Michael C. Dorf
Michael C. Dorf is a legal scholar specializing in issues of constitutional law. His work has frequently been cited by courts when rendering verdicts. One of the most prominent cases he was involved in recently was the 2010 Supreme Court case of Christian Legal Society v. Martinez.
The case involved a dispute between the Christian Legal Society and Hastings College of Law, a division of the University of California. Hastings College of Law has an official non-discrimination policy which forbids denying admission to any student on the basis of race, gender, ethnicity or sexual orientation. The school took the position that any student organization which wished to receive official recognition from the school, which would include funding and support, was similarly prohibited from such discriminatory practices in admitting members.
Hastings accordingly denied official recognition to the Christian Legal Society, which denied admission to homosexuals. The case made its way to the Supreme Court, where the Christian Legal Society argued that its right to freedom of speech and free practice of religion was being violated. Michael C. Dorf was the primary author of an amicus curiae brief filed by the Association of American Law Schools on behalf of Hastings.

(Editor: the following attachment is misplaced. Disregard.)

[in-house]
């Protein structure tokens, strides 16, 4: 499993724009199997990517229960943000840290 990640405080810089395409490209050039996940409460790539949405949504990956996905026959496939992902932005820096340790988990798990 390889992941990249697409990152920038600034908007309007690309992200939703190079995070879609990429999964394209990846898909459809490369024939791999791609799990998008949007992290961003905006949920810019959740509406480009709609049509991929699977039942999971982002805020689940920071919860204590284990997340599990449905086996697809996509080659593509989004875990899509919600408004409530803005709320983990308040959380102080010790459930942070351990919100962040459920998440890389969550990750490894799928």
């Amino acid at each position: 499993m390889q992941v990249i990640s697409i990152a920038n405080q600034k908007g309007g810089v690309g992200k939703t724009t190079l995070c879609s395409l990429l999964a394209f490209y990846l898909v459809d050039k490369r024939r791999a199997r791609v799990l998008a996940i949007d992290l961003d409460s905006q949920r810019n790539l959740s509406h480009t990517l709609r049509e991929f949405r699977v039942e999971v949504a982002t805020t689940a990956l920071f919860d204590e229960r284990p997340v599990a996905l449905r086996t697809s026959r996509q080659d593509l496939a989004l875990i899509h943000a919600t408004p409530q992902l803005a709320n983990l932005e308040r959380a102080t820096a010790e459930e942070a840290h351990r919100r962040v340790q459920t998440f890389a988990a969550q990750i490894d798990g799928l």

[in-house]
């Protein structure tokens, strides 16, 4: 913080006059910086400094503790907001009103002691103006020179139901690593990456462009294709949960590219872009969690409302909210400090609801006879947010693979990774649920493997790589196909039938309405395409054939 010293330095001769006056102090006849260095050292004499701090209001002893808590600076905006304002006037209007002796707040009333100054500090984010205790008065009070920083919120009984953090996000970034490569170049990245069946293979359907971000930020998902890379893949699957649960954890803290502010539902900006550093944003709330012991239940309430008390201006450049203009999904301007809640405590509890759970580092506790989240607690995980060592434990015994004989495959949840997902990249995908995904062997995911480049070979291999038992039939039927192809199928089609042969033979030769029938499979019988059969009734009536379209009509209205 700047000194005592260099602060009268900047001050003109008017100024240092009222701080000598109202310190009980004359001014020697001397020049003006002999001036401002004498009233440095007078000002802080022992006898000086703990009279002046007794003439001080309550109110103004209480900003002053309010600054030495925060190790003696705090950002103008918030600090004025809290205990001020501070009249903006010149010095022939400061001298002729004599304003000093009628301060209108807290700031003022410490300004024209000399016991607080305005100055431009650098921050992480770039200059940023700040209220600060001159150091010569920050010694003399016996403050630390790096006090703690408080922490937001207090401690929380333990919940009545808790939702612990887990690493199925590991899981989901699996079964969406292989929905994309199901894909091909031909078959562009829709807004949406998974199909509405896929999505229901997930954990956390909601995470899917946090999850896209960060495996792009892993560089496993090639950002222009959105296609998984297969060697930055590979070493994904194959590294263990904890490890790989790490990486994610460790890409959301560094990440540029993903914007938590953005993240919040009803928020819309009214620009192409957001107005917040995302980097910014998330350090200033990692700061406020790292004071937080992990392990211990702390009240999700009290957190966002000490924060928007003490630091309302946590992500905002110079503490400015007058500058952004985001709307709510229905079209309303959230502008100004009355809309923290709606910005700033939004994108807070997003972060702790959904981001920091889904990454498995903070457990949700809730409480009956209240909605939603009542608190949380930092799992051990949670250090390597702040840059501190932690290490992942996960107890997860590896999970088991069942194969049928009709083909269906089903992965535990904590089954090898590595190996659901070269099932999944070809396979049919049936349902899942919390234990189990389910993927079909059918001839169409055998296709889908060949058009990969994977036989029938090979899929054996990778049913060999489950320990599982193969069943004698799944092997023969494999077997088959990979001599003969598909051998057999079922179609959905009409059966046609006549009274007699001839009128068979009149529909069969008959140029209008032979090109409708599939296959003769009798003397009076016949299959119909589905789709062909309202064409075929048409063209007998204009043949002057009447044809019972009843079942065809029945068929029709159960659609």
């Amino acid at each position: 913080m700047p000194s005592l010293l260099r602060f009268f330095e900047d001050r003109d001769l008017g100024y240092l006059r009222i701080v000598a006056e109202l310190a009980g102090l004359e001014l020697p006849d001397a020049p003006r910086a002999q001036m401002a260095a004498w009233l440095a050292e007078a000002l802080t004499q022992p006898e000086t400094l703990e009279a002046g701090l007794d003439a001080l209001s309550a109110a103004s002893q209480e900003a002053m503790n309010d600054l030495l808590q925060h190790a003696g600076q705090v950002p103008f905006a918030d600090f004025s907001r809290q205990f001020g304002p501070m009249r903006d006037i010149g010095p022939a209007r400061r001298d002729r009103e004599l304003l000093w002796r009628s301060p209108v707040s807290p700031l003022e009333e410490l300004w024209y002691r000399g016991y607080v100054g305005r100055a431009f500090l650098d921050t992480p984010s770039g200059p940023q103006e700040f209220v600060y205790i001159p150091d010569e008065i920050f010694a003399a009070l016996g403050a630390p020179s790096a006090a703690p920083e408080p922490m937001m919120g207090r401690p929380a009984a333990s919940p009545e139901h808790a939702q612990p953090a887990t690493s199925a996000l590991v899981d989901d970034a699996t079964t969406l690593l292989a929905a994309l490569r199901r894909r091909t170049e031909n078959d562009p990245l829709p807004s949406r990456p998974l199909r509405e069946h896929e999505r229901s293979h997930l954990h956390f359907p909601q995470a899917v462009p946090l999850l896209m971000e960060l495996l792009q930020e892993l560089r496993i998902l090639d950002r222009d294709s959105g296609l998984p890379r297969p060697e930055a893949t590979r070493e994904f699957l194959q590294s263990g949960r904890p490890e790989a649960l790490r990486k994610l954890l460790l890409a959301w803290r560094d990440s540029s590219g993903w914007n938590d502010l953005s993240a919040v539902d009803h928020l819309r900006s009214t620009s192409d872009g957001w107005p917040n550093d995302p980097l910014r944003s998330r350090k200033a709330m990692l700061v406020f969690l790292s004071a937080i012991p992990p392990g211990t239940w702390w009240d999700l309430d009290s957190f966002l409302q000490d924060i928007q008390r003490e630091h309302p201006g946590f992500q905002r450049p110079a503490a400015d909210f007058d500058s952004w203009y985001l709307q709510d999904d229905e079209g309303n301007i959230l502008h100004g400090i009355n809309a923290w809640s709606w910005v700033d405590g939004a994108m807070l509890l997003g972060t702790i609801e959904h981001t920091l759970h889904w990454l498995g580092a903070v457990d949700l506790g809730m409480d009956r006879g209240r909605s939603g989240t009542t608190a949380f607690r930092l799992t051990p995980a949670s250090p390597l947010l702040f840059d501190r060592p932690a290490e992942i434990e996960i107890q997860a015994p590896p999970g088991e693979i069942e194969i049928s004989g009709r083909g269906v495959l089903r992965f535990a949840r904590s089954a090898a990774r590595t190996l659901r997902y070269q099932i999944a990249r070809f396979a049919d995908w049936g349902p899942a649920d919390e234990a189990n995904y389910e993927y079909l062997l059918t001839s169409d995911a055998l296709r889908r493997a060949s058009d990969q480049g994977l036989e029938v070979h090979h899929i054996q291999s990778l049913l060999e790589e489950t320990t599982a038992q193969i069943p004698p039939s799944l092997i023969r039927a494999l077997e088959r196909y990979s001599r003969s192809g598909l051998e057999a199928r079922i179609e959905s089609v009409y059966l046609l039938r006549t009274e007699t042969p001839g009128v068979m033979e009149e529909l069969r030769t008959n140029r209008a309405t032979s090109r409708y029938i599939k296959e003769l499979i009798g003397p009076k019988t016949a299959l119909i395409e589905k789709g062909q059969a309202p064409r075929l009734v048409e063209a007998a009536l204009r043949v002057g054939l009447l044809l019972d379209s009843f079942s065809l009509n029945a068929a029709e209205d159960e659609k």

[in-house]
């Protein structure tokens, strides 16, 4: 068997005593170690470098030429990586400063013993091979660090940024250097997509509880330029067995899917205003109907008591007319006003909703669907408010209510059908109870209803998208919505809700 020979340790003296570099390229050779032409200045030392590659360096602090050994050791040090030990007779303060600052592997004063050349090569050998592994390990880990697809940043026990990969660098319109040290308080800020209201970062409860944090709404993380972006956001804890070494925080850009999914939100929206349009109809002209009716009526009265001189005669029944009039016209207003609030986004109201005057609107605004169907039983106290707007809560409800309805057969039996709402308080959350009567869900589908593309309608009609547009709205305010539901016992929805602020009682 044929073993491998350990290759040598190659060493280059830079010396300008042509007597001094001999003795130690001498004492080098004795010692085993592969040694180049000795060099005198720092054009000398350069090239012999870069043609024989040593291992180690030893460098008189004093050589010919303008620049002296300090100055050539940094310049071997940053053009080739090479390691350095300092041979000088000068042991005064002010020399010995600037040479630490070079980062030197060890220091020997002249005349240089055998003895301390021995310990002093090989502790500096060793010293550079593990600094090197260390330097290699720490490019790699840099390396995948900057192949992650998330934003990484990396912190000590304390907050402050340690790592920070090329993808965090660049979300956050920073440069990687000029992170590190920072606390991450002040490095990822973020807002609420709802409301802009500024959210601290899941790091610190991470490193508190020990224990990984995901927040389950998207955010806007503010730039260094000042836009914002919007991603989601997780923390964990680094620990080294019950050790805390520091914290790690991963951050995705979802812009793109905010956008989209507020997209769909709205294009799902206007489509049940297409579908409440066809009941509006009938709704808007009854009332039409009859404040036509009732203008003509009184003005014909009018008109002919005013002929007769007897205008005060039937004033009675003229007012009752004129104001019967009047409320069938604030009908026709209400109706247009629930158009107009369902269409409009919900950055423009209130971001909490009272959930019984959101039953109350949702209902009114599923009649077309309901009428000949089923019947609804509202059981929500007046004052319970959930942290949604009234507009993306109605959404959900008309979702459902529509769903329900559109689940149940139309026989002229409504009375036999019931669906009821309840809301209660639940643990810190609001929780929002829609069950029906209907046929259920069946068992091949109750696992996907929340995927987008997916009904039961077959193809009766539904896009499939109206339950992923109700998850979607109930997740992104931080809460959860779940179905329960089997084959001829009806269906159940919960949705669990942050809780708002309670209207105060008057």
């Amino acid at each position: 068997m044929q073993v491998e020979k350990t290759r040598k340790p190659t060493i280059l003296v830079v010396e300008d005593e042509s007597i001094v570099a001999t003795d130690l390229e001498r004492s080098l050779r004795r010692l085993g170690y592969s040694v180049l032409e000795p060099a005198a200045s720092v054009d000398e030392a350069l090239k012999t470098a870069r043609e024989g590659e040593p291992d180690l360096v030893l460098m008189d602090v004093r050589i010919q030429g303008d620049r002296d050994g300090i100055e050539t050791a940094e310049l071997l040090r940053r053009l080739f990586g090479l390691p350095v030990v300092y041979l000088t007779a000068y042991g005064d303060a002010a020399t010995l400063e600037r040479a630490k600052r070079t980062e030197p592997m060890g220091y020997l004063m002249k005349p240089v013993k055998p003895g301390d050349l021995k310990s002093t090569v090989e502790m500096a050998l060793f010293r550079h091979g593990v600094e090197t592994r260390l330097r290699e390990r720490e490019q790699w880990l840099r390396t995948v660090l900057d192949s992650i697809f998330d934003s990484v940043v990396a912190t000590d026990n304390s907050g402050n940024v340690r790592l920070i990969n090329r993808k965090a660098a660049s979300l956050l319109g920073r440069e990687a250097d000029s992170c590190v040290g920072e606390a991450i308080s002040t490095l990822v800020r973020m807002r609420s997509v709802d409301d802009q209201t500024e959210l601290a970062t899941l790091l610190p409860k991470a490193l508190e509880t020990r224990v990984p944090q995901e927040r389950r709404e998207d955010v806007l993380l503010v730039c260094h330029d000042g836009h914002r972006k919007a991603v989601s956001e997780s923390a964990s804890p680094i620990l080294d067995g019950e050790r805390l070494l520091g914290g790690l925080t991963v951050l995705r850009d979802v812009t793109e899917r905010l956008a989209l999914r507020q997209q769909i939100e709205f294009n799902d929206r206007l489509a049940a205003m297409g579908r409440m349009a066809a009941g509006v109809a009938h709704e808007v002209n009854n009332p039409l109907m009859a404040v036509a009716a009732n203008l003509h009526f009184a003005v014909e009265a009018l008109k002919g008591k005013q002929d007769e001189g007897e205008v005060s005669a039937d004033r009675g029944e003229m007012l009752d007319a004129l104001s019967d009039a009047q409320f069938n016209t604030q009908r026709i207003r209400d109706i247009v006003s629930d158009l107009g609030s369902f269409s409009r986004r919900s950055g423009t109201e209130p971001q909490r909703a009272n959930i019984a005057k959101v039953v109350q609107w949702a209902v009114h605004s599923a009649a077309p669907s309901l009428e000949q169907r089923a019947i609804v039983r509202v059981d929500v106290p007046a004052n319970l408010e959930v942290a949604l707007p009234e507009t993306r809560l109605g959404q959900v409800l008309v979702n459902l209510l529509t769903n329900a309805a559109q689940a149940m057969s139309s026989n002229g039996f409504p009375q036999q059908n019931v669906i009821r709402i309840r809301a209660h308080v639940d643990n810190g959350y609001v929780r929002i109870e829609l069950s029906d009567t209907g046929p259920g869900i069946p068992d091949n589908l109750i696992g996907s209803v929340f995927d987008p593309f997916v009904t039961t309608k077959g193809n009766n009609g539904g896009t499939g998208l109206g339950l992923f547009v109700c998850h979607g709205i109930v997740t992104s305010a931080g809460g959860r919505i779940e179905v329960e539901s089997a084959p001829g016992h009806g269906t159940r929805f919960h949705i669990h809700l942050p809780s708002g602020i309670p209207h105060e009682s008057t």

In this brief, Michael C. Dorf argued that Hastings was not violating the constitutional rights of the Christian Legal Society by enforcing an "all-comers" rule requiring that any student group seeking official recognition offer admission to any students who wished to join. The brief further argued that the school had the right to use this rule in deciding how to allocate funding. The Supreme Court agreed with the reasoning made by Michael C. Dorf and ruled 5 to 4 in favor of Hastings.